"There's a lot of cars on the road right now with CCS plugs. And all the EVs that will come out in the next year," Sosinov told CNET. "That's more than a million automobiles."

Earlier this year, Tesla started allowing non-Tesla EVs to access 12,000 of its more than 19,000 Superchargers, which use DC fast charging and can fully top off a battery in under an hour.

Last week, Volvo and Polestar joined Ford, GM and  Rivian in using NACS connectors in their EVs by 2025.

According to Volvo CEO Jim Rowan, the lack of a convenient, universal charging infrastructure has been a "major inhibitor" to the growth of electric vehicles in the US.

"With this agreement, we're taking a major step to remove this threshold for Volvo drivers," Rowan said in a statement.

NACS is also getting a welcoming nod from SAE International, which works with government agencies to establish interoperability and performance protocols in the transportation sector. 

Last week, the organization announced it was expediting a review of Tesla's charger as a potential industry standard. (Despite its moniker, the North American Charging Standard hasn't been vetted by any governing body.) 

SAE International said that, within the next six months, it hopes to have a uniform configuration that addresses everything from charging speeds and connections to reliability and cybersecurity, the Associated Press reported.

"Standardizing the NACS connector will provide certainty, expanded choice, reliability and convenience to manufacturers and suppliers and, most of all, increase access to charging for consumers," Frank Menchaca, president of Sustainable Mobility Solutions, a branch of SAE's parent company, said in a statement.

Tesla, which no longer operates a public relations department, did not respond to a request for comment.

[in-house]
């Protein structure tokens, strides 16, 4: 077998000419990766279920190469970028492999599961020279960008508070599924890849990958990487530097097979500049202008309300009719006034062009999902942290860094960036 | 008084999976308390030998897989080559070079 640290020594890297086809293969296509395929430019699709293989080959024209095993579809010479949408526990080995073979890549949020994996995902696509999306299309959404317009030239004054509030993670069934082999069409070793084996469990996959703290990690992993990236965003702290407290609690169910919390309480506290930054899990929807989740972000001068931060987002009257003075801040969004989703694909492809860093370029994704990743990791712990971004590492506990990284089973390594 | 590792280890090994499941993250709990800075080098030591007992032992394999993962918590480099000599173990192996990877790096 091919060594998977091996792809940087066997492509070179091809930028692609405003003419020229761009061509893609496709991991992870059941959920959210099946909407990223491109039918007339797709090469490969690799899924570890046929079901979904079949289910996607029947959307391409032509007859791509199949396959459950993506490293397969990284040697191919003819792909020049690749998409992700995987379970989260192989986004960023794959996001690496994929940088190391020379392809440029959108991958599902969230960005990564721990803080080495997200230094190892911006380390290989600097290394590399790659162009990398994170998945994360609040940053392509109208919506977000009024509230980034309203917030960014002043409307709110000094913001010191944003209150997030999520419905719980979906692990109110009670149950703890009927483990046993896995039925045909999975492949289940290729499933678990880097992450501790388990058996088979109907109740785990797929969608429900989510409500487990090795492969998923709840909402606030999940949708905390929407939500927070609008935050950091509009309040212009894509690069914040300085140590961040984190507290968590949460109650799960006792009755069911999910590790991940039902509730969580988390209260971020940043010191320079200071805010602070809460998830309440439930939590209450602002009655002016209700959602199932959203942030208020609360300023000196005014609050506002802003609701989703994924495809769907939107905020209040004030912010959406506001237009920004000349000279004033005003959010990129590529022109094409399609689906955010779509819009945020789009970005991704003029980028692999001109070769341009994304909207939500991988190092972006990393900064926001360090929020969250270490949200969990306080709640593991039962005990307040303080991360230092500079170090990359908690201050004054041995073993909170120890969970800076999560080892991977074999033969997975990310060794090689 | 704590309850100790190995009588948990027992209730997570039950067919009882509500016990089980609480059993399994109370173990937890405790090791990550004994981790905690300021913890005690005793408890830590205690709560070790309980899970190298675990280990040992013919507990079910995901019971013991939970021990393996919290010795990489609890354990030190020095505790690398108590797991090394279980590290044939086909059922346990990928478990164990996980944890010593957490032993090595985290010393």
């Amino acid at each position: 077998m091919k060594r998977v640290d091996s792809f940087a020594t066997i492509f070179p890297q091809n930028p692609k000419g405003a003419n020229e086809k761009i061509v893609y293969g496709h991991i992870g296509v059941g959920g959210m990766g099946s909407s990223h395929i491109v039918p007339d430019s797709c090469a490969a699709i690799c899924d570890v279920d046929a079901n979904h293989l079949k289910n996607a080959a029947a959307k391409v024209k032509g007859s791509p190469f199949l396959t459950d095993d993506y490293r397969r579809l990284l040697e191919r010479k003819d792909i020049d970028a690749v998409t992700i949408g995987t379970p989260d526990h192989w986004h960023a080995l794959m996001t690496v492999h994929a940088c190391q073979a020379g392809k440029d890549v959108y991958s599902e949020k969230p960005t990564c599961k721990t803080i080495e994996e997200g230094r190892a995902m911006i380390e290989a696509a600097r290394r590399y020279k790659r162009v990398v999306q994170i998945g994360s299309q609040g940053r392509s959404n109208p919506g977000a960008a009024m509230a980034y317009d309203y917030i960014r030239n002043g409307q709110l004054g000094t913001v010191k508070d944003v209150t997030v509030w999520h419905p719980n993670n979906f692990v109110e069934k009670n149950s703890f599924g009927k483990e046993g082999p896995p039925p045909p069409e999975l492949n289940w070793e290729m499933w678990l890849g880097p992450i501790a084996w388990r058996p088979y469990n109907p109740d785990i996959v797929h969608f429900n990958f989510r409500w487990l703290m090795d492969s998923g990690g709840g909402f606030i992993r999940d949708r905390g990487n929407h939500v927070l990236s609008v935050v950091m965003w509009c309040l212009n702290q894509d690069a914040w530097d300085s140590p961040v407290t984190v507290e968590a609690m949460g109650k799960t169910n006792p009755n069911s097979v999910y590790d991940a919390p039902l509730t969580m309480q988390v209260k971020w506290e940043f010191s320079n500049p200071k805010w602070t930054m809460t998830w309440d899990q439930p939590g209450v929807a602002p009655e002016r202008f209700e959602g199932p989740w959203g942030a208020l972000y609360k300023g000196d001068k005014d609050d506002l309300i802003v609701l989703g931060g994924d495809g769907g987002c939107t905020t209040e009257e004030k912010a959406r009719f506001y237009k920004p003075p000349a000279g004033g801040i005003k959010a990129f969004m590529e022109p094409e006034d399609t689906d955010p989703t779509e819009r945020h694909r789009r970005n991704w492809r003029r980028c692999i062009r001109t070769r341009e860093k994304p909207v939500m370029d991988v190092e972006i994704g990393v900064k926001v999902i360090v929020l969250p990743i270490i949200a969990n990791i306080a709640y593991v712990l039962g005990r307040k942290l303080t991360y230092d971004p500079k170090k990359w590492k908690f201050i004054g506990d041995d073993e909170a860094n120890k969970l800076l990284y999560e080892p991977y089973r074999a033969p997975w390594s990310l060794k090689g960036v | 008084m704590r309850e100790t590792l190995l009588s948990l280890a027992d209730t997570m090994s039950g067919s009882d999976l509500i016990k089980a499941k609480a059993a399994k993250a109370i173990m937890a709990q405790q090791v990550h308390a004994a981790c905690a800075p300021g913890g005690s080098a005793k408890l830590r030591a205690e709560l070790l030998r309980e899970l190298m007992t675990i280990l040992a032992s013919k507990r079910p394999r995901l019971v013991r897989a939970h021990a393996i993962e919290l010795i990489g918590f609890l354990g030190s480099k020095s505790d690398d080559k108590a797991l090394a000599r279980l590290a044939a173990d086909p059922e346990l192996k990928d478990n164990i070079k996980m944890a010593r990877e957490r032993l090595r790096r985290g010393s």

CharIN also didn't respond to an inquiry, but in a June 12 statement it did acknowledge that NACS needs to be reviewed by standards bodies, given how many stakeholders are adopting it.

"Customers and the EV industry need trustworthy open charging standards to ensure confidence in the availability, reliability, safety, and adaptability of the standard over time," the group said.

In the same statement, though, CharIN reiterated that CCS is "the global standard" for charging technology. And, unlike NACS, it added, CCS "is future-proofed to support many other use cases beyond public DC fast charging." 

CharIN isn't the only interested party trying to slow the advance of NACS, though. In a letter to the Texas Transportation Commission, a group of EV charging companies called the state's plan for NACS connections "premature."

"Time is needed to properly standardize, test, and certify the safety and interoperability of Tesla connectors across the industry," said the group, which included charging station operator ChargePoint and manufacturer ABB, Reuters reported.

The growing enthusiasm for NACS is good news for both the industry and consumers, Sosinov said, but the involvement of SAE isn't.

"Once a standards body gets involved, all the [manufacturers] are going to ask for their own considerations," he said. "There will be too many cooks in the kitchen and it will only dilute the next connector and plug." 

It will also add to costs, Sosinov said.

"You have two plugs, two chargers, two standards," he said. "My costs to get certification will be higher, which will be borne by people who buy my chargers -- the convenience stores, gas stations and restaurants. And they'll pass it on to the consumer."